PIP: What happens to PIP when you reach State Pension age?

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PIP is a valuable state benefit designed for those with disabilities and long term health conditions who may require care needs. The money can help towards the cost of care and help claimants live a more independent life.

Pensioners can get many free benefits living in the UK, such as free prescriptions, parking benefits and specific passes for travel.

Your age can effect which benefits you are able to claim, and when you reach State Pension age, several benefits can be replaced by other benefits or stopped altogether.

Personal Independence Payment, or PIP, is a benefit for disabled people or those with a long term physical or mental condition, who may need contributions to help them pay for care, whether that be professionally or from a friend or family member.

To be able to claim PIP, you must have a long term health condition or disability that affects your ability to function as a person without your condition does in everyday life.

The amount you get depends on how your condition affects you in your own personal circumstances, not on the specifics of the condition you have.

It can take up to four months from the date you started your application to when you get your money, so as soon as you think you need PIP, you should put in a claim.

However, if you are terminally ill your claim will be processed quicker.

There are no restrictions on how you can spend your PIP money, and you do not have to spend it on paying for the care that you need.

There are two components of PIP:
• a daily living component
• a mobility component

Each component can be paid at either:

Standard rate – where your ability to carry out daily living/mobility activities is limited by your physical or mental condition.

Enhanced rate – where your ability to carry out daily living/mobility activities is severely limited by your physical or mental condition.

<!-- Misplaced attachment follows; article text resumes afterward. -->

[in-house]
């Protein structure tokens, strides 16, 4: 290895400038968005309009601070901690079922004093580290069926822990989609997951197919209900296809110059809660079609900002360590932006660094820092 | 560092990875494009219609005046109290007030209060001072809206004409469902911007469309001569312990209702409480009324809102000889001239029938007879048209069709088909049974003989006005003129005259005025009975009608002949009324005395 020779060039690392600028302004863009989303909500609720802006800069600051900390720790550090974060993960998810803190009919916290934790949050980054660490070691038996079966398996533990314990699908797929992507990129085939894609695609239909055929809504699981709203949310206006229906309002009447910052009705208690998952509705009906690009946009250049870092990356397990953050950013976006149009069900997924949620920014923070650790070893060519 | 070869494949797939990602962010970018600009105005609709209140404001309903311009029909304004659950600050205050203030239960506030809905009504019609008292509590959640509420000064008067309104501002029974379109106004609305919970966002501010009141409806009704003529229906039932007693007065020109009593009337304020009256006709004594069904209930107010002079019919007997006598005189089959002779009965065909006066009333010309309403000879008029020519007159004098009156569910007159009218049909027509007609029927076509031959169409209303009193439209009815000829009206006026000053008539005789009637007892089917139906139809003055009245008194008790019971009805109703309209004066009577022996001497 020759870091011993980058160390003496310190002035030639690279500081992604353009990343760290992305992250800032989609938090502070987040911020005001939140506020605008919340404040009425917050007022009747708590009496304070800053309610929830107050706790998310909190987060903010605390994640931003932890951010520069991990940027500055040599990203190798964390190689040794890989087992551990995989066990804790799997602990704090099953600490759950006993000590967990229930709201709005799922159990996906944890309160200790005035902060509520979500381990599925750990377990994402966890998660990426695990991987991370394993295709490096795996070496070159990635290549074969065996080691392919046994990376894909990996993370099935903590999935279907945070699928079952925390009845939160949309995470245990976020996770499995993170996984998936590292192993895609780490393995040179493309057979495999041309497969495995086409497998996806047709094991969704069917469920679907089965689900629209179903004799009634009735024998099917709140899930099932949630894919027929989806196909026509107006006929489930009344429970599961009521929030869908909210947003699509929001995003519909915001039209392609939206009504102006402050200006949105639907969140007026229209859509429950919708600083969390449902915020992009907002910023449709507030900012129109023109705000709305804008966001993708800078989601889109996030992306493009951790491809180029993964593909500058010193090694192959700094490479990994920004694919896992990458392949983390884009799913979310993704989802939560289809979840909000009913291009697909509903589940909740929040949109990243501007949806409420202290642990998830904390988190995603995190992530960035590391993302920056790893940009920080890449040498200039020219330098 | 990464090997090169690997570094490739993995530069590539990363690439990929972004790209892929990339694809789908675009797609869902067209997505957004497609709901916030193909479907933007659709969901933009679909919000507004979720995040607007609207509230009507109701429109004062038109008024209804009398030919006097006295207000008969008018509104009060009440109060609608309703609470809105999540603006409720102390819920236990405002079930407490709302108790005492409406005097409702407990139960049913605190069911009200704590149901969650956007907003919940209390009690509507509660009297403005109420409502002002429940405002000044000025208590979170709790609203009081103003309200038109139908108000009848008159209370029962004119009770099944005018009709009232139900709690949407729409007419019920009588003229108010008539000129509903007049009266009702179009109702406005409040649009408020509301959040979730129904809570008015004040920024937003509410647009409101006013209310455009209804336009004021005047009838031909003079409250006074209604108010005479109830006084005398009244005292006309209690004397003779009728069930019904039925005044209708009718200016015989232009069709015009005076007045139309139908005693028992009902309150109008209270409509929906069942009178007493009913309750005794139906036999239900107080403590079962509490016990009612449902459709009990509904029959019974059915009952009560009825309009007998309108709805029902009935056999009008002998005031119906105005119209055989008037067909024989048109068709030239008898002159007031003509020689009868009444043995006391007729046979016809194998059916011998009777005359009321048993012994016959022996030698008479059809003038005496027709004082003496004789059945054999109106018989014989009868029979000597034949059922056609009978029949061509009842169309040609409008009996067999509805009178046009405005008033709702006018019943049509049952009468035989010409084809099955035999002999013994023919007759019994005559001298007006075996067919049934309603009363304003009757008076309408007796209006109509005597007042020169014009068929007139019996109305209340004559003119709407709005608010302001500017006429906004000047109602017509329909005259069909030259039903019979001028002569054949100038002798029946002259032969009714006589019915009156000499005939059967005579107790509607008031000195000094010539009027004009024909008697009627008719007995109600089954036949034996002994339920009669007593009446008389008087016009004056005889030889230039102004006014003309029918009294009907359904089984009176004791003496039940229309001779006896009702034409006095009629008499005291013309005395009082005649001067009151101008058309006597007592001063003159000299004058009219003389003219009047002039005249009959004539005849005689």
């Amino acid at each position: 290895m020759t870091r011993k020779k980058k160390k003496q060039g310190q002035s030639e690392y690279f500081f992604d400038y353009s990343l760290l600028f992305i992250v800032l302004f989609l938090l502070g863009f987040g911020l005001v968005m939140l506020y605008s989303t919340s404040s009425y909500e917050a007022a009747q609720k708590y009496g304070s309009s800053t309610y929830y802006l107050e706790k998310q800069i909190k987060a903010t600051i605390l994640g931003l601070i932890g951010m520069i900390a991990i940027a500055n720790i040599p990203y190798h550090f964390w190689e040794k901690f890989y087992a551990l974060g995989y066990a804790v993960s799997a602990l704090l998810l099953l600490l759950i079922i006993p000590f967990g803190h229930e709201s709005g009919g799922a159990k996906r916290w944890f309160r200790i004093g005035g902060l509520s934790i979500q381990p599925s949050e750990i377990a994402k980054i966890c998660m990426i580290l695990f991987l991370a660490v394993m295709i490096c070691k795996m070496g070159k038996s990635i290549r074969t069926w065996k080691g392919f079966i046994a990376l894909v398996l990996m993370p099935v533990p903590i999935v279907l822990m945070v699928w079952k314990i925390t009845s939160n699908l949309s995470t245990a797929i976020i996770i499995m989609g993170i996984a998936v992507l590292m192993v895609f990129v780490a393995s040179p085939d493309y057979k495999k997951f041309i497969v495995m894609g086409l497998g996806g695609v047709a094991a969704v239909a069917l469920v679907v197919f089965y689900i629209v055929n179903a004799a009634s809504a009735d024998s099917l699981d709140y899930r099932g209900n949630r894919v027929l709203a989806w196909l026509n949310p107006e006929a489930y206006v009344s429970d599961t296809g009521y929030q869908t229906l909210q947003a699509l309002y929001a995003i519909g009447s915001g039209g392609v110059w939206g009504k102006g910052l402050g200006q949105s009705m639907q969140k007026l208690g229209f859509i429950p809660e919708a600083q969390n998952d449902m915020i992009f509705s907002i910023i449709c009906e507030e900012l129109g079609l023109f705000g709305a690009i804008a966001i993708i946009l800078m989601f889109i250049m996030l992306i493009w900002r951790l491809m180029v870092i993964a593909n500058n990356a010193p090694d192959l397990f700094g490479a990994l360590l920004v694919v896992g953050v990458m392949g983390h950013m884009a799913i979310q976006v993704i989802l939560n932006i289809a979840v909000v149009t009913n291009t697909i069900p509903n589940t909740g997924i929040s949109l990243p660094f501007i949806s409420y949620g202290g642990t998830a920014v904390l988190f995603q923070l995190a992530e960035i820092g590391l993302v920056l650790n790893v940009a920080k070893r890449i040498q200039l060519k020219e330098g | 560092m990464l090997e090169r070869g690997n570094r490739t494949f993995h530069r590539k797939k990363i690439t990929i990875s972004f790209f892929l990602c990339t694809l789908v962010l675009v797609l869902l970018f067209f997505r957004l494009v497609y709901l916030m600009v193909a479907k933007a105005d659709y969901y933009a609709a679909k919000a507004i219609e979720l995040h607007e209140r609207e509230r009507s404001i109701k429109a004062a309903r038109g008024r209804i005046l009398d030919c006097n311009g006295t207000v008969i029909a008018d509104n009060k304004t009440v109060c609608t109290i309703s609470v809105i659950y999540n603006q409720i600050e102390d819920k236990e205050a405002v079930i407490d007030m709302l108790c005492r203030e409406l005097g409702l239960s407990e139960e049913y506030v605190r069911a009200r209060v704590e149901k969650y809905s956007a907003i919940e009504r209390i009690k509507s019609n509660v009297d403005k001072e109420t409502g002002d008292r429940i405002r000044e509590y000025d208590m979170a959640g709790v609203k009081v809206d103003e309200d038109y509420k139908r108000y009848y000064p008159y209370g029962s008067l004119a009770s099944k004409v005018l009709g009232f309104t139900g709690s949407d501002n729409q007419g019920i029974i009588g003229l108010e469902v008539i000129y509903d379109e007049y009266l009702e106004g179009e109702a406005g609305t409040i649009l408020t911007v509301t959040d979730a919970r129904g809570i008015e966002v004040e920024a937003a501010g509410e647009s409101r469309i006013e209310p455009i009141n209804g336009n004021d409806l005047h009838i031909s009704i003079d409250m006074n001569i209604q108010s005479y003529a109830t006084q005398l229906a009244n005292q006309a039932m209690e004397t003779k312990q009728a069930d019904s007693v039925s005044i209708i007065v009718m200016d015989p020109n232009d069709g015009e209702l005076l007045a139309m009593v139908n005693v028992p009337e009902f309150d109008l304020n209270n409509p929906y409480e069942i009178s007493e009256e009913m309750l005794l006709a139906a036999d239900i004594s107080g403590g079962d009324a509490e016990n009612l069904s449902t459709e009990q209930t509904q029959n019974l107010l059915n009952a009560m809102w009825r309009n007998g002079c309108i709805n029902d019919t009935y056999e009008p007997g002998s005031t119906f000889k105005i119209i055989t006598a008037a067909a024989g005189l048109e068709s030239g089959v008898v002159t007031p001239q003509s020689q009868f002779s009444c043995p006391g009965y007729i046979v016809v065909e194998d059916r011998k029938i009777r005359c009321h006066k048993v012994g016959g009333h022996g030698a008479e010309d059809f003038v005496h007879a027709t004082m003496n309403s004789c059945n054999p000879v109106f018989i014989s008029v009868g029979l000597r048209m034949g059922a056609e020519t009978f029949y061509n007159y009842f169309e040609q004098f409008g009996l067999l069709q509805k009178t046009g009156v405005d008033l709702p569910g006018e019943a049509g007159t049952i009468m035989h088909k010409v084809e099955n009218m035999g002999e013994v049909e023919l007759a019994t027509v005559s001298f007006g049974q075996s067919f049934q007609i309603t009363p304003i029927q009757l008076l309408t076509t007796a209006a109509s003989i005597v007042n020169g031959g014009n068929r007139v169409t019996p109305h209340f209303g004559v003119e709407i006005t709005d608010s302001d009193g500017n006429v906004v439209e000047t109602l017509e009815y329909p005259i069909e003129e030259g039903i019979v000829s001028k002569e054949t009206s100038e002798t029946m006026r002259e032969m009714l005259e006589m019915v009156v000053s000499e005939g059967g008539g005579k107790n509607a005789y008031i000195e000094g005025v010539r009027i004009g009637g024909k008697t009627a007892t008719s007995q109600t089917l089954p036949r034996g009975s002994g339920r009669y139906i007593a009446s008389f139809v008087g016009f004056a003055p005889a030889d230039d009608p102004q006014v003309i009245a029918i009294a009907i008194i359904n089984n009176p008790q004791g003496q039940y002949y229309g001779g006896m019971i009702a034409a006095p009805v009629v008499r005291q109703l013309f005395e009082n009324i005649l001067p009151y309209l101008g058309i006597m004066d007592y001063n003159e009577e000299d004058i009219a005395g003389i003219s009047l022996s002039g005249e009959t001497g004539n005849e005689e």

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When you put in a claim for PIP, a health professional will assess your ability to carry out a range of daily activities that are essential for getting by in everyday life.

This health professional will write a report for the Department of Work and Pensions, and they will make a decision on whether you are entitled to PIP, how much, and for how long.

If your claim is successful you will receive PIP payments every four weeks, and it is paid directly into your bank, building society or credit union account.

How much PIP you get is subject to a review, and your PIP payments will be regularly reviewed in the future.

Currently, if you claim the standard rate you will get £59.70 a week, and if you claim the enhanced rate you will get £89.15.

What happens to my PIP when I reach State Pension age?

If you are claiming PIP and you reach State Pension age, your payments thankfully will not stop.

However, you will need to make a new claim for Attendance Allowance.

Attendance Allowance is similar to PIP and helps to pay for your personal care, whether you are elderly or disabled.

The rate for Attendance Allowance is the same as PIP, so you won’t get less money than someone on PIP.

You cannot make a new claim for PIP if you are over the State Pension Age – you will need to make a fresh claim for Attendance Allowance.

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